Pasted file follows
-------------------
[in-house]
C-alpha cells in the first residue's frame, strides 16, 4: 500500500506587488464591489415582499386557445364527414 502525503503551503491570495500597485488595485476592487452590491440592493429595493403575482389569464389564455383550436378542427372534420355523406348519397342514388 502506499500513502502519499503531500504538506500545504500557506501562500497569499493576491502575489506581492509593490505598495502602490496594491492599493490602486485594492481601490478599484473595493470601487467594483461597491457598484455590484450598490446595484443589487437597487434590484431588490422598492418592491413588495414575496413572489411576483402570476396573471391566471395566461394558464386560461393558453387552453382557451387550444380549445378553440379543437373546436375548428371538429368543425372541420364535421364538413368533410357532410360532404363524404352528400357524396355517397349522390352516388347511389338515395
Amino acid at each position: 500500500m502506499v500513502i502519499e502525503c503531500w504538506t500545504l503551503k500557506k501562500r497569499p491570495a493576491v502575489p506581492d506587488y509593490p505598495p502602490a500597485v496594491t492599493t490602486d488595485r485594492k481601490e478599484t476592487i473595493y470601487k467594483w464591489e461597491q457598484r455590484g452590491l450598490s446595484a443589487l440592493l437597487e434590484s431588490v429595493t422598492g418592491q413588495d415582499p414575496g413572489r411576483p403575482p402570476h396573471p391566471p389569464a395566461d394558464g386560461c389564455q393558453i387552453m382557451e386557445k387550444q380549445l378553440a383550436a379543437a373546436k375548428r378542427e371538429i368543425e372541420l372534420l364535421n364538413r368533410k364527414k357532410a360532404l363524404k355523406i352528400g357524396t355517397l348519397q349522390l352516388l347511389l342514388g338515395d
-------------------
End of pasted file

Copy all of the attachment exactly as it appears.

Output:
[in-house]
C-alpha cells in the first residue's frame, strides 16, 4: 500500500506587488464591489415582499386557445364527414 502525503503551503491570495500597485488595485476592487452590491440592493429595493403575482389569464389564455383550436378542427372534420355523406348519397342514388 502506499500513502502519499503531500504538506500545504500557506501562500497569499493576491502575489506581492509593490505598495502602490496594491492599493490602486485594492481601490478599484473595493470601487467594483461597491457598484455590484450598490446595484443589487437597487434590484431588490422598492418592491413588495414575496413572489411576483402570476396573471391566471395566461394558464386560461393558453387552453382557451387550444380549445378553440379543437373546436375548428371538429368543425372541420364535421364538413368533410357532410360532404363524404352528400357524396355517397349522390352516388347511389338515395
Amino acid at each position: 500500500m502506499v500513502i502519499e502525503c503531500w504538506t500545504l503551503k500557506k501562500r497569499p491570495a493576491v502575489p506581492d506587488y509593490p505598495p502602490a500597485v496594491t492599493t490602486d488595485r485594492k481601490e478599484t476592487i473595493y470601487k467594483w464591489e461597491q457598484r455590484g452590491l450598490s446595484a443589487l440592493l437597487e434590484s431588490v429595493t422598492g418592491q413588495d415582499p414575496g413572489r411576483p403575482p402570476h396573471p391566471p389569464a395566461d394558464g386560461c389564455q393558453i387552453m382557451e386557445k387550444q380549445l378553440a383550436a379543437a373546436k375548428r378542427e371538429i368543425e372541420l372534420l364535421n364538413r368533410k364527414k357532410a360532404l363524404k355523406i352528400g357524396t355517397l348519397q349522390l352516388l347511389l342514388g338515395d